Introduction

Some of the behavioral actions of psychomotor stimulants increase in intensity and duration with repetitive administration (behavioral sensitization) (1,2). Behavioral sensitization to psychomotor stimulants appears to be determined by two different but interactive processes or mechanisms. One mechanism is nonassociative in nature (i.e., does not depend on the stimulus context in which the drug is experienced) and is related predominantly to neurobiological adaptations that are induced by repetitive exposure to neuropharmacological agents. These would include alterations in receptor sensitivity and neurotransmitter release capacity, enhanced receptor upregulation, decreases in autoreceptor sensitivity (1,3,4), and cellular and molecular adaptations (5). The primary focus of research directed at identifying the neural adaptations that may underlie psychomotor stimulant-induced behavioral sensi-tization has been the meso-accumbens dopamine system because it has been shown to be involved in mediating the motoric effects of a variety of drugs (6). The principal findings do indeed support a role for the mesoaccumbens dopamine projections in the development and expression of behavioral sensiti-zation to psychomotor stimulants. First, behavioral sensitization is associated with enhanced in vivo and in vitro release of dopamine in the nucleus accumbens (3). Second, the response to D1 dopamine agonists is augmented in the nucleus accumbens of sensitized rats (7,8). Third, repeated administration of amphetamine directly onto dopamine cell bodies in the ventral tegmental area (VTA) produces behavioral sensitization to a systemic challenge (9-11). Based on such findings, the induction of sensi-tization has been conceptualized to occur in the VTA, where the psychomotor stimulant acts on dopamine cell bodies to trigger the sequence of cellular events that underlies the development of behavioral sensitization. The enhanced dopamine release and postsynaptic responsiveness to dopamine in the nucleus accumbens and striatum, on the other hand, is thought to mediate the expression of sen-sitization (3,12).

The second set of factors contributing to behavioral sensitization is associative in nature; that is, they are established through learning processes. Pavlov (13) was probably the first to recognize, for example, that drugs could act as unconditioned stimuli. In these early studies, it was found that discrete visual and auditory stimuli associated contiguously with injections of morphine or apomorphine developed, over time, the ability to elicit emesis in dogs when presented alone. Thus, such classical conditioning can confer to neutral stimuli the ability to elicit certain pharmacological actions of a drug. With regard to psychomotor stimulants, the conditioned response comes to resemble, to some degree, the unconditioned motoric effects produced by the drug itself (14).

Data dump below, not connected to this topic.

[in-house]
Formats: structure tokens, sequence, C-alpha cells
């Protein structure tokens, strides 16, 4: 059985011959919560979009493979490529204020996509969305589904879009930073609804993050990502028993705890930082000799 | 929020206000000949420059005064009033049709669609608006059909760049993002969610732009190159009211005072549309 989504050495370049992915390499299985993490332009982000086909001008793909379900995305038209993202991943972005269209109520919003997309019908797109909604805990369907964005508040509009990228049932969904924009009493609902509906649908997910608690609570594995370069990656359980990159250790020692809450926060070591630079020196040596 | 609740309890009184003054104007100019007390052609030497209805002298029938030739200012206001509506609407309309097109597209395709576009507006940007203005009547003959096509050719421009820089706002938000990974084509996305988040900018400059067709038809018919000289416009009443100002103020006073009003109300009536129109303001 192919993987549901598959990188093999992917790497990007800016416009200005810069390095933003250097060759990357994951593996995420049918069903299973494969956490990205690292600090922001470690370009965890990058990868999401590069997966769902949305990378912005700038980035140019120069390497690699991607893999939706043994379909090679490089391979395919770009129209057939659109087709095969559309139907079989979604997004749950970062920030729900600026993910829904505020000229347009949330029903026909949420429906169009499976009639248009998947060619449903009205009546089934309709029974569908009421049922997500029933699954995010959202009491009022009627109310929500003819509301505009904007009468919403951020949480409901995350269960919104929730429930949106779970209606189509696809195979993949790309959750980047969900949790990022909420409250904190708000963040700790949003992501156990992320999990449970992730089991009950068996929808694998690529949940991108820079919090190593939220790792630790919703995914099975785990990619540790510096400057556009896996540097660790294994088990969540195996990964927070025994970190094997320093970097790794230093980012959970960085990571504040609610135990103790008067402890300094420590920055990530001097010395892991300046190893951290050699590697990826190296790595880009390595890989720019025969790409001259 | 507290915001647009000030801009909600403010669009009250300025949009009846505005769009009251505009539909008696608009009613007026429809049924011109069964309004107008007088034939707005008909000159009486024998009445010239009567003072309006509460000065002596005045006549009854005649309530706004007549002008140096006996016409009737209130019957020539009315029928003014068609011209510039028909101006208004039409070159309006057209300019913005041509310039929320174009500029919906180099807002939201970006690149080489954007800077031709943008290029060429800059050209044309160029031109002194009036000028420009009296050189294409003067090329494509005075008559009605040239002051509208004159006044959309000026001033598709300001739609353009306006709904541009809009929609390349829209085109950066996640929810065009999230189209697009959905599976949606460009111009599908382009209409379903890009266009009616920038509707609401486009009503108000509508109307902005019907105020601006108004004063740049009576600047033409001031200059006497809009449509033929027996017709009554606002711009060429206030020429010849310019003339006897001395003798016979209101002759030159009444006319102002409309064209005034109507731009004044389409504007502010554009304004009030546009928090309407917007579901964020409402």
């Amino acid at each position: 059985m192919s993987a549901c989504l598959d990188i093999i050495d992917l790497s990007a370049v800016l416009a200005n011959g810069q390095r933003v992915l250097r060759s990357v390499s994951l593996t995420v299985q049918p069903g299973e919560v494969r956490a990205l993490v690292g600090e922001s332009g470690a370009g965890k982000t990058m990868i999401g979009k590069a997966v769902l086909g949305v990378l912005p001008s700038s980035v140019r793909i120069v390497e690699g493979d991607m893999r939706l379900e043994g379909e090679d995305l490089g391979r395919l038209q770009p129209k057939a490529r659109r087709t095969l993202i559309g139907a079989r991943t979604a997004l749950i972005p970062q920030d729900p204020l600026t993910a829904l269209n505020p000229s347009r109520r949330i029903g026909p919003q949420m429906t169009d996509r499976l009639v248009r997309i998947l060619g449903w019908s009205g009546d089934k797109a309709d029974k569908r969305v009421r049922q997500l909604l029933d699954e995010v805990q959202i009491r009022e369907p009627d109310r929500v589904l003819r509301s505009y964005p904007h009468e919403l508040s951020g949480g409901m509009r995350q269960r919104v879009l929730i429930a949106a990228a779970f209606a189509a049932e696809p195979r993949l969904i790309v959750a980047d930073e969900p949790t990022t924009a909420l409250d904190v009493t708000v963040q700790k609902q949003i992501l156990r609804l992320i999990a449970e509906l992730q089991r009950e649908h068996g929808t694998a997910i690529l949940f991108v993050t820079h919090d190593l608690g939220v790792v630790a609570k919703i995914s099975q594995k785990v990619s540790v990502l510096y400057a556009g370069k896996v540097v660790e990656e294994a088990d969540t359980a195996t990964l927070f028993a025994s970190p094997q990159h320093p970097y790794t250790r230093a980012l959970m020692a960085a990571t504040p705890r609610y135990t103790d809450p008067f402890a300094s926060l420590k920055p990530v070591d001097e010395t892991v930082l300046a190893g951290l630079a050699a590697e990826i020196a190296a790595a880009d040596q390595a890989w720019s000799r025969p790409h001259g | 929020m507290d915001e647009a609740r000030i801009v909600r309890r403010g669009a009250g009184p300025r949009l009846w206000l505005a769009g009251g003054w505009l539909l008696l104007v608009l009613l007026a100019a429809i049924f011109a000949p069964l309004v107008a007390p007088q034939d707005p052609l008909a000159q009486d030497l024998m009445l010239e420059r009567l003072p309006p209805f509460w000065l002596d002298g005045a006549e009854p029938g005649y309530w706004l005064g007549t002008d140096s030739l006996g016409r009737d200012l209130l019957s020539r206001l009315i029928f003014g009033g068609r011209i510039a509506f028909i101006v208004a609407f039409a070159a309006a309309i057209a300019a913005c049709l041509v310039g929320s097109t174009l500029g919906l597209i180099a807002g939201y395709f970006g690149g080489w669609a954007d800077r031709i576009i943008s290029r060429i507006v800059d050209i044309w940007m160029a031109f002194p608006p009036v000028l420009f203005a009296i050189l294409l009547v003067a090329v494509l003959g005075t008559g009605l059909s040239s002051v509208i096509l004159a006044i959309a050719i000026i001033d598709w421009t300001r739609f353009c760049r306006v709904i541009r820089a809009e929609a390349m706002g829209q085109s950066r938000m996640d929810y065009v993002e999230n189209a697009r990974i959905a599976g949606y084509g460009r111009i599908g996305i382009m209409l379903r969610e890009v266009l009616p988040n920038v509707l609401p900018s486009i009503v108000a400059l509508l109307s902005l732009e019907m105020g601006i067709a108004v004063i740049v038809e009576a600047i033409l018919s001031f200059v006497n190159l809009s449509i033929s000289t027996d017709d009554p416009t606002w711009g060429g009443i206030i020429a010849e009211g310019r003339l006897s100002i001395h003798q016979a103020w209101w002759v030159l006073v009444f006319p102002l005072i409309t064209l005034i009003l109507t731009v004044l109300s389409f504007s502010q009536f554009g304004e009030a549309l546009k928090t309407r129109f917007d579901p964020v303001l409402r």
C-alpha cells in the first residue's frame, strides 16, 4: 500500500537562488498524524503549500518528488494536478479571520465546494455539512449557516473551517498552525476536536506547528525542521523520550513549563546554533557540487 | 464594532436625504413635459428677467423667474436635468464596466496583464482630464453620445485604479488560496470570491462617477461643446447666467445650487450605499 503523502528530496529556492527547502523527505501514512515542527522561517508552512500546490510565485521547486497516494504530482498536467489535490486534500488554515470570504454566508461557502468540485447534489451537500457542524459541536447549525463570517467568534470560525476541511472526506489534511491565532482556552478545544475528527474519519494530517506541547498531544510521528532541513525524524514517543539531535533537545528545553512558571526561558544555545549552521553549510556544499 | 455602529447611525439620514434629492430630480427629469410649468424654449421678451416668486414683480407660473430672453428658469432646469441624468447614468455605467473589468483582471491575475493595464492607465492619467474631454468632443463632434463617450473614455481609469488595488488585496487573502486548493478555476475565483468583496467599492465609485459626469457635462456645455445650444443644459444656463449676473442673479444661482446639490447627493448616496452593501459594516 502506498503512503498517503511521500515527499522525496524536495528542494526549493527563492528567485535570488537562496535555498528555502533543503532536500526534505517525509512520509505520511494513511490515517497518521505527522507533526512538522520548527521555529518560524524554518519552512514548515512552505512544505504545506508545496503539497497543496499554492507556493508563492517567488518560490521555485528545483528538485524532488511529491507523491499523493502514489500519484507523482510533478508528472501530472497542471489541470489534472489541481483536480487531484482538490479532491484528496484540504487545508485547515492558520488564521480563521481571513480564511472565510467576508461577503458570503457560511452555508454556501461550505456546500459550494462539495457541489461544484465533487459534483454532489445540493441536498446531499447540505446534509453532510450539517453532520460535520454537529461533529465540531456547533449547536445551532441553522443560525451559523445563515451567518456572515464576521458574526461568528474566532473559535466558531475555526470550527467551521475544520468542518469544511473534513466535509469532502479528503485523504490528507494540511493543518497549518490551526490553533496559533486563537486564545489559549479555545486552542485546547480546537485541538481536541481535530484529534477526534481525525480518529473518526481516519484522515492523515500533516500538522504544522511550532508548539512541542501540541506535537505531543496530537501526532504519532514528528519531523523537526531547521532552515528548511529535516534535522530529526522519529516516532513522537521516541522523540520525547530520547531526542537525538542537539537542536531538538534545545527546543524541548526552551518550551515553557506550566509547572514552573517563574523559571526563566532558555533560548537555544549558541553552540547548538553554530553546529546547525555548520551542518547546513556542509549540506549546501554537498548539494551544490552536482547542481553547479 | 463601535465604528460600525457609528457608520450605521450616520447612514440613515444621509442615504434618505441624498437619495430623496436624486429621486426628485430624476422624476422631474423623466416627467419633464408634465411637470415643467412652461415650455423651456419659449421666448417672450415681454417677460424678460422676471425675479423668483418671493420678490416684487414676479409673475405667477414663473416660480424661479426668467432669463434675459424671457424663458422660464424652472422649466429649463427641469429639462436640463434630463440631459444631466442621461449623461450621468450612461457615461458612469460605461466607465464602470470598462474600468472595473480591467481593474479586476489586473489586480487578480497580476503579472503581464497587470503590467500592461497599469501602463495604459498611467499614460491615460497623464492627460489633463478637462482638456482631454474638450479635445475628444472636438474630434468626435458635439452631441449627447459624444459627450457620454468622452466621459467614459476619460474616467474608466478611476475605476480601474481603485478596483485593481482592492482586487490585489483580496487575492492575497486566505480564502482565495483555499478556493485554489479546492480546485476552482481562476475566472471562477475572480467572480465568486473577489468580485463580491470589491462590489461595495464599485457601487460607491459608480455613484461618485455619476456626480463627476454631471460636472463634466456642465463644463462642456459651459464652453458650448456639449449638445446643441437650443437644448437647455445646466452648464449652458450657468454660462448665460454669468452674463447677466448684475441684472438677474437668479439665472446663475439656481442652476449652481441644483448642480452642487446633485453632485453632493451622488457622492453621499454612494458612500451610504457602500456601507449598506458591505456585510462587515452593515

From: Contemporary Clinical Neuroscience: Glutamate and Addiction Edited by: Barbara H. Herman et al. © Humana Press Inc., Totowa, NJ

An important contributing factor underlying the development of sensitization appears to be the acquisition of progressively increasing conditioned pharmacological effects, which add to the unchanging unconditioned response produced by the drug itself and the enhanced sensitivity caused by neuroadaptive changes in response to repetitive drug exposure. The importance of associative learning processes in the development of psychomotor stimulant-induced sensitization has also been noted by Anagnostaras and Robinson (15). The relative contribution of associative and nonassociative factors to sensitization would depend, of course, on the experimental setting and procedures employed. Not only is the study of drug-associated conditioned effects important for elucidating the mechanisms responsible for behavioral sensitization, but understanding such an associative process may also have relevance for revealing motivational mechanisms operational during addictive behaviors. We have previously proposed (16) that the classical conditioning of drug effects to environmental cues underlies the development of incentive motivation, which is probably the neurobehavioral substrate responsible for craving. Understanding the circuitry that mediates the conditioned drug effects may aid in the development of appropriate pharmacotherapeutic adjuncts for the treatment of drug addiction.

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